“Star, Bright” by Mark Clifton — A single father observes that his four-year-old daughter, Star, has an impressive intelligence level. He doesn’t understand exactly how high it is until she begins to use telepathy.
The story has an interesting premise, but I’m not sure I liked where the story went. It seemed a bit too far-fetched at points.
“Wailing Wall” by Roger Dee — The crew of the Marco Four interacts with the colony on Sadr III. The Sadrians had been under the control of an alien race known as the Hymenops, which could explain their odd behavior. Since the crew’s landing, over a hundred people in the world’s only village have died as a result of murder or suicide.
I think the story would have been better without the initial flash-forward. Otherwise, it was a good read. Roger Dee is a pseudonym for Roger D. Aycock. The crew of the Marco Four return in “Pet Farm” (published in the February, 1954 issue of Galaxy) and “Control Group” (in the January, 1960 issue of Amazing Science Fiction Stories).
“Origin of Galactic Slang” by Edward Wellen (illustrated by David Stone) — This is a compilation of fictional anecdotes around “galactic” terms and phrases.
I’m not sure if this qualifies as a story, but I found it amusing. It’s listed in the table of contents as a “Non-Fact Article”. Wellen wrote eight such “Origins of Galactic X” articles.
“Dumb Martian” by John Wyndham — A brutish man named Duncan Weaver stops at Mars before beginning a five-year contract. His assignment is managing a sporadically-used wayload station on a satellite that orbits one of the Jovian moons. To keep himself sane, he pays a Martian family for their daughter, Lellie. He’s not attracted to Lellie and believes she lacks any intelligence. It’s simply a matter of avoiding complete isolation, provided he can stand living with her.
I think most readers would immediately dislike Duncan Weaver, and that’s obviously by the author’s intent. So it’s interesting to watch Lellie emerge as a character through Duncan’s point of view. It works rather nicely.
“Shipshape Home” by Richard Matheson — Ruth tries to convince her husband that their apartment is too good of a deal. She’s certain that it’s front of some kind, no doubt run by the creepy janitor. Her friend Marge, another tenant in the building, agrees. Despite his best efforts to stay level-headed, Ruth’s husband decides to investigate the matter with her, and the truth is unbelievable.
Matheson does a great job of character interaction. The dialogue feels real, and I really empathized Ruth as she struggles to the point of losing her sanity. I do wish they hadn’t included artwork on the final page that illustrated the ending — such a spoiler.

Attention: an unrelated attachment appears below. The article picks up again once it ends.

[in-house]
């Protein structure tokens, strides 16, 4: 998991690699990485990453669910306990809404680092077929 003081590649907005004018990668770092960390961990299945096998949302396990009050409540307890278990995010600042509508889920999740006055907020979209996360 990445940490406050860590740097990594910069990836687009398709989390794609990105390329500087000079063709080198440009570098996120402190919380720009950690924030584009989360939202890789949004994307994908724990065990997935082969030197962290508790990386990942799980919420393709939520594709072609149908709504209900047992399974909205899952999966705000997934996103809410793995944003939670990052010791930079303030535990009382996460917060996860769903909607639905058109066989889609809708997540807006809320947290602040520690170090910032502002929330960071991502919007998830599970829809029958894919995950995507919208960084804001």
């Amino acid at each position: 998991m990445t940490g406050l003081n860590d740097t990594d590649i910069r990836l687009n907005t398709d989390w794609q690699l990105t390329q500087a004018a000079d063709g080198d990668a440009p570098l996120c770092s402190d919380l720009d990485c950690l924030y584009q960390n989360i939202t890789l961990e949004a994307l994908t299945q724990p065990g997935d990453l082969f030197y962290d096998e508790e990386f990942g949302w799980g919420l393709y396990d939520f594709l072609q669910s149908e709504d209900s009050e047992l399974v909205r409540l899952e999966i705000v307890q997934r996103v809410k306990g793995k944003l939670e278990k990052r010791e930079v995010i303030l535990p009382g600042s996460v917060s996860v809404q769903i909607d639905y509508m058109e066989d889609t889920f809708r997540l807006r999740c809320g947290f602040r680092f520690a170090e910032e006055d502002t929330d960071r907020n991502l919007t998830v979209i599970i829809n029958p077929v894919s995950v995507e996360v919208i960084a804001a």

Gravy Planet, Part 2 by Frederik Pohl and C. M. Kornbluth — Mitchell Courtney finds himself on a ship bound for Chlorella plantations in Costa Rica. The social security number tatoo on his arm has been amended with extra digits, giving him a new identity. When he tries to prove who he is, he learns that Mitchell Courtney is officially dead — that someone placed a dead body with his identity in Antarctica.
At the plantations, Mitch performs menial tasks and finds himself a victim of an endentured society. No matter how much income he earns, it’s never enough to pay back the constant debt for food or other necessities. And the food he’s given only leads to an addiction to those ingredients so that he must continue to pay for them.
To escape, Mitch befriends a seasoned worker named Herrera, hoping he can learn how to move up the ranks and possibly earn freedom. Herrera, however, turns out to be an agent for the conservationists, a group that does what it can to oppose consumerism. Though he’s appalled at what they stand for, Mitch agrees to join the group because it seems to be his only method to return to New York.
When he’s able to get back to the city, Mitch tries to contact Fowler Shocken, only to learn that his boss went to the moon. So Mitch tries to improvise his plans, doing his best to stay one step ahead of his enemies.
This was my favorite piece of the issue. I normally don’t gravitate toward the novel serializations, but this has so much engaging action. I kept waiting to see what would happen next, and I couldn’t get through the pages fast enough.
Gravy Planet was published as a novel under the title The Space Merchants in 1953. It concludes next issue.
Matthew Wuertz’s last retro review for us was the June 1952 issue of Galaxy Science Fiction.